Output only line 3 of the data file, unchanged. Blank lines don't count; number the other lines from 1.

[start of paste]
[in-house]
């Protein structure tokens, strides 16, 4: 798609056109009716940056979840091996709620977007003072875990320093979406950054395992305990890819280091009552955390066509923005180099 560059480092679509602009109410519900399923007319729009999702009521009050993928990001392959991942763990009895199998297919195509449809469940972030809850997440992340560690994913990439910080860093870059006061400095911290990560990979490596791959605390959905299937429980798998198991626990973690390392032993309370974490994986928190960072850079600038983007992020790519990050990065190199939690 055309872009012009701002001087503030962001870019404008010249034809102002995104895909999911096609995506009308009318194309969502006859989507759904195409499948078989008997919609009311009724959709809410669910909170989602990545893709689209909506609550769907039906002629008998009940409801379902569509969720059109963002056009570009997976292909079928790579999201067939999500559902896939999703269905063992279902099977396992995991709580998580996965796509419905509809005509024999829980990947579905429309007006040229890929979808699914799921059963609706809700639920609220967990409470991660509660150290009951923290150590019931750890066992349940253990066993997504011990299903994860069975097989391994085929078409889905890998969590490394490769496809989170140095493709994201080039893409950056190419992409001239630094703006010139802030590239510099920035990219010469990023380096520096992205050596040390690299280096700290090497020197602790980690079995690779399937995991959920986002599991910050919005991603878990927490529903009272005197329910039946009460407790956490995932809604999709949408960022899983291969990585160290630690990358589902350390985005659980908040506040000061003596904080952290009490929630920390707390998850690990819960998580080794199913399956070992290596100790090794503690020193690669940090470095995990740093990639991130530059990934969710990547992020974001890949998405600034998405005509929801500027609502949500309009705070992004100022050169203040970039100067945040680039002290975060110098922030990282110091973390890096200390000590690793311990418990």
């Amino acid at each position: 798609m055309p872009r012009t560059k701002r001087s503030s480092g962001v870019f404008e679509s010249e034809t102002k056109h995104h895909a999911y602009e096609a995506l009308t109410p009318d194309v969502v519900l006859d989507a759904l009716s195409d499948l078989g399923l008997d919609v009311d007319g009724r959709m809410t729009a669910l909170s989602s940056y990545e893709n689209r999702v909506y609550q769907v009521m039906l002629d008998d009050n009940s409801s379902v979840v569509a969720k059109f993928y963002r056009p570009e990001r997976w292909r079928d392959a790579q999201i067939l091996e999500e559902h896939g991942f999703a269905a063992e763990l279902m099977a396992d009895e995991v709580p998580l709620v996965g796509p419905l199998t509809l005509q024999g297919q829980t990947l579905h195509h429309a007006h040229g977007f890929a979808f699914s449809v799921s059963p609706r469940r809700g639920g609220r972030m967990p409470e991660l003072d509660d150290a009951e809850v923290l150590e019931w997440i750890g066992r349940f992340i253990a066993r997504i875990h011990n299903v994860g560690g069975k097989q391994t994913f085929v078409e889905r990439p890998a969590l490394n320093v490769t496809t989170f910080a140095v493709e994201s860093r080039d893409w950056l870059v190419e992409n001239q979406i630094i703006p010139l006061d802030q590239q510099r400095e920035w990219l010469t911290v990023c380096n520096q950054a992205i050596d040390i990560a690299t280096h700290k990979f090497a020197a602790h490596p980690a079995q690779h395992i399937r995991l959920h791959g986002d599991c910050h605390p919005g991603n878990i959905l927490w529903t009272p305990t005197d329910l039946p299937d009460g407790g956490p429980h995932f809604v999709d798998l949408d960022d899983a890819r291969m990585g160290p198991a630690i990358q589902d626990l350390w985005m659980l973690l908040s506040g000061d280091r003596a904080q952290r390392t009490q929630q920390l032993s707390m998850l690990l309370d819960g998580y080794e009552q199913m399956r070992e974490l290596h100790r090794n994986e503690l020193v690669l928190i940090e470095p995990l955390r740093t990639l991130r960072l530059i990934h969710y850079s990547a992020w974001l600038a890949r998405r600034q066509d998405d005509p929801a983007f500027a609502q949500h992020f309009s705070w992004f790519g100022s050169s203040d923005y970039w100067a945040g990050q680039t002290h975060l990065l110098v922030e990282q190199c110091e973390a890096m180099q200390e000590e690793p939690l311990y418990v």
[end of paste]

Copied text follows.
């Amino acid at each position: 798609m055309p872009r012009t560059k701002r001087s503030s480092g962001v870019f404008e679509s010249e034809t102002k056109h995104h895909a999911y602009e096609a995506l009308t109410p009318d194309v969502v519900l006859d989507a759904l009716s195409d499948l078989g399923l008997d919609v009311d007319g009724r959709m809410t729009a669910l909170s989602s940056y990545e893709n689209r999702v909506y609550q769907v009521m039906l002629d008998d009050n009940s409801s379902v979840v569509a969720k059109f993928y963002r056009p570009e990001r997976w292909r079928d392959a790579q999201i067939l091996e999500e559902h896939g991942f999703a269905a063992e763990l279902m099977a396992d009895e995991v709580p998580l709620v996965g796509p419905l199998t509809l005509q024999g297919q829980t990947l579905h195509h429309a007006h040229g977007f890929a979808f699914s449809v799921s059963p609706r469940r809700g639920g609220r972030m967990p409470e991660l003072d509660d150290a009951e809850v923290l150590e019931w997440i750890g066992r349940f992340i253990a066993r997504i875990h011990n299903v994860g560690g069975k097989q391994t994913f085929v078409e889905r990439p890998a969590l490394n320093v490769t496809t989170f910080a140095v493709e994201s860093r080039d893409w950056l870059v190419e992409n001239q979406i630094i703006p010139l006061d802030q590239q510099r400095e920035w990219l010469t911290v990023c380096n520096q950054a992205i050596d040390i990560a690299t280096h700290k990979f090497a020197a602790h490596p980690a079995q690779h395992i399937r995991l959920h791959g986002d599991c910050h605390p919005g991603n878990i959905l927490w529903t009272p305990t005197d329910l039946p299937d009460g407790g956490p429980h995932f809604v999709d798998l949408d960022d899983a890819r291969m990585g160290p198991a630690i990358q589902d626990l350390w985005m659980l973690l908040s506040g000061d280091r003596a904080q952290r390392t009490q929630q920390l032993s707390m998850l690990l309370d819960g998580y080794e009552q199913m399956r070992e974490l290596h100790r090794n994986e503690l020193v690669l928190i940090e470095p995990l955390r740093t990639l991130r960072l530059i990934h969710y850079s990547a992020w974001l600038a890949r998405r600034q066509d998405d005509p929801a983007f500027a609502q949500h992020f309009s705070w992004f790519g100022s050169s203040d923005y970039w100067a945040g990050q680039t002290h975060l990065l110098v922030e990282q190199c110091e973390a890096m180099q200390e000590e690793p939690l311990y418990v």